Over recent years, the definition of what constitutes a precision DAC (digital-to-analog converter) has changed rapidly as semiconductor processing and on-chip calibration technologies have advanced. Not long ago, 12-bit DACs were considered to be precision devices; now widely available 16-bit accurate digital-to-analog converters are commonly used in precision medical, instrumentation, and test and measurement applications.
But even 16 bits is no longer state of the art, as 18 and even 20-bit units are available, This article looks at issues involved in using a 1-ppm (20 bit) DAC. It is presented in pdf form (no registration required) as follows:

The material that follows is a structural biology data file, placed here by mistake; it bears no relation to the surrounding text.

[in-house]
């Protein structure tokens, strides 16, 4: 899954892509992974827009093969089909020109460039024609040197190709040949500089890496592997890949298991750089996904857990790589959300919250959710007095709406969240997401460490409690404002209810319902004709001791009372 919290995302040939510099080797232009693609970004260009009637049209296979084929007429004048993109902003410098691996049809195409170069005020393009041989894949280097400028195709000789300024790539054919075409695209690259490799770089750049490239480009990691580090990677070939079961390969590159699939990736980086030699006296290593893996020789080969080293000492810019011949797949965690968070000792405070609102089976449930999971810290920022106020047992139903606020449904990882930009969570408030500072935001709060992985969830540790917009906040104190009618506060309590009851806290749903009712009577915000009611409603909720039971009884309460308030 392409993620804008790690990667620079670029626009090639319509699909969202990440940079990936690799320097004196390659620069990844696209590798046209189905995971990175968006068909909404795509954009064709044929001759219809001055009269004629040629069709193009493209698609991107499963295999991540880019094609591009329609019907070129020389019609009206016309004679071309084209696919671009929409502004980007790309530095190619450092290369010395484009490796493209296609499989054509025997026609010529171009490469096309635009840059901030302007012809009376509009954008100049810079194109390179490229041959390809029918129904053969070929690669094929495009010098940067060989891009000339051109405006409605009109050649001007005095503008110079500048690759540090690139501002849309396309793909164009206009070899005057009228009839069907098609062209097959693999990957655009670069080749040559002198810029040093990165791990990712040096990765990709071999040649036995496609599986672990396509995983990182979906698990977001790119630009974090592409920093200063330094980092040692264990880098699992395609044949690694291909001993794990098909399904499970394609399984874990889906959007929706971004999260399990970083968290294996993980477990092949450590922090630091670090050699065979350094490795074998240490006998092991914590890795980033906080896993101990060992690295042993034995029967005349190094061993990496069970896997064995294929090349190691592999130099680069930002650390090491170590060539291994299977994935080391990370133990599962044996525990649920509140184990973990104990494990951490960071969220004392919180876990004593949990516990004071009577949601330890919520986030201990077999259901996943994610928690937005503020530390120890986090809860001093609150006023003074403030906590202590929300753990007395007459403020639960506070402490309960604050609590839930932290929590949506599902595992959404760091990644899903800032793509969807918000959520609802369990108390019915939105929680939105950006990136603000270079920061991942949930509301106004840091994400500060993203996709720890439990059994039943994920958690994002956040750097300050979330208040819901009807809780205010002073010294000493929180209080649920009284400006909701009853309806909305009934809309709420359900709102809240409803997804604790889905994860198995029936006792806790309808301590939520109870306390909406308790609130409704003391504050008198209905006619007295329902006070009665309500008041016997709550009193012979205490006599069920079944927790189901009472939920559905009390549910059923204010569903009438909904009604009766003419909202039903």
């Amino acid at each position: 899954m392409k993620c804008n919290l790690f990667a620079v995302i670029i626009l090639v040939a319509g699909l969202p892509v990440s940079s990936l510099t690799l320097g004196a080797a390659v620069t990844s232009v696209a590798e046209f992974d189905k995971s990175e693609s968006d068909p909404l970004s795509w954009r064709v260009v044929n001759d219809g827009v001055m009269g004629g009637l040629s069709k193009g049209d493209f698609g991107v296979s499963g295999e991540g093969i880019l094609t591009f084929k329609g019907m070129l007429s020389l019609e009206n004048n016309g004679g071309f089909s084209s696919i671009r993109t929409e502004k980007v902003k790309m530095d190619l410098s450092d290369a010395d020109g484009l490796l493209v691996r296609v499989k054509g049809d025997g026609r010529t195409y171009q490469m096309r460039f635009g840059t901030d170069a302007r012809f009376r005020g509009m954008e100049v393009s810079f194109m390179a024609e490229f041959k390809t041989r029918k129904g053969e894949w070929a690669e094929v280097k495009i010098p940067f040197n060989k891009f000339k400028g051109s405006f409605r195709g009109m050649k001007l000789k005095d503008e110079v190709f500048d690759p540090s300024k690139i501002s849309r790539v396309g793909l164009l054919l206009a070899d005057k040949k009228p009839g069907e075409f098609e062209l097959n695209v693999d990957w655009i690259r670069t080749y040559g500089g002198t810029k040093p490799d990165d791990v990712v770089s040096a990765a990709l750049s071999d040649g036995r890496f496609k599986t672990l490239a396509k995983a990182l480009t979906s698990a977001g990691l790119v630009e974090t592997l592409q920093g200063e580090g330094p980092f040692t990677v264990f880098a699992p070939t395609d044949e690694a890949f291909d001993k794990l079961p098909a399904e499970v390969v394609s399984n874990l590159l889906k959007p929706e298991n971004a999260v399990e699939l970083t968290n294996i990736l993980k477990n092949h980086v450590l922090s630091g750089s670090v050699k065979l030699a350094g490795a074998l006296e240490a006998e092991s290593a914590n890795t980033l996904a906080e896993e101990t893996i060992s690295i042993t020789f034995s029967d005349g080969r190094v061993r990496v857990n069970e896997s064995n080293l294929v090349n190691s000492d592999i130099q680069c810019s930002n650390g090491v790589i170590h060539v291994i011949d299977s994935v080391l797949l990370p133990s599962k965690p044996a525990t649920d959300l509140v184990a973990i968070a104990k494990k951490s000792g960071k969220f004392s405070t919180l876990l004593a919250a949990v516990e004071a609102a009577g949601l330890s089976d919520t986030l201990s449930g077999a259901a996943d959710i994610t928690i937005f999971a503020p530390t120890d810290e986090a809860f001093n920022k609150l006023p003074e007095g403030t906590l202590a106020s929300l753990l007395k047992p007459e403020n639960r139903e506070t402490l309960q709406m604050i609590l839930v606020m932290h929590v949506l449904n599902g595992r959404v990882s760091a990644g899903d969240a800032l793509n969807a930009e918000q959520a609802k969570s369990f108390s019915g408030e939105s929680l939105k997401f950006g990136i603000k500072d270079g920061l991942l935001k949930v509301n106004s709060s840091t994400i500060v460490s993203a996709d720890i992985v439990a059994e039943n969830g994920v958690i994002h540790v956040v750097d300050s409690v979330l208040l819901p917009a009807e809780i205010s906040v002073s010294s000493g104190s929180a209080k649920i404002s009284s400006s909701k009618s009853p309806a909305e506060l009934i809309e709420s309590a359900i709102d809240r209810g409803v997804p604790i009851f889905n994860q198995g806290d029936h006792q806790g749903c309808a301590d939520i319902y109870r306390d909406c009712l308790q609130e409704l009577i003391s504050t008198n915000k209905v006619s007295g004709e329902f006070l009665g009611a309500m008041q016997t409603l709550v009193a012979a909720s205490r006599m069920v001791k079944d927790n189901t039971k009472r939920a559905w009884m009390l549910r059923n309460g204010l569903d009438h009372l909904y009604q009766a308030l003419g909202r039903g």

Part 1 of this article looks at a 1-ppm DAC and associated support circuitry, error sources, and performance measures. To read it, click here.
Part 2 discusses 1-ppm circuit complexities including noise, temperature drift, thermoelectric voltages, physical stress, long-term stability, circuit construction and layout, and voltage references. It will be posted online on March 25.
About the author Maurice Egan is a senior applications engineer for the precision converter group at Analog Devices, Inc. He holds a bachelor's degree in electronic engineering from the University of Limerick, Ireland. He can be reached via email at email@example.com.
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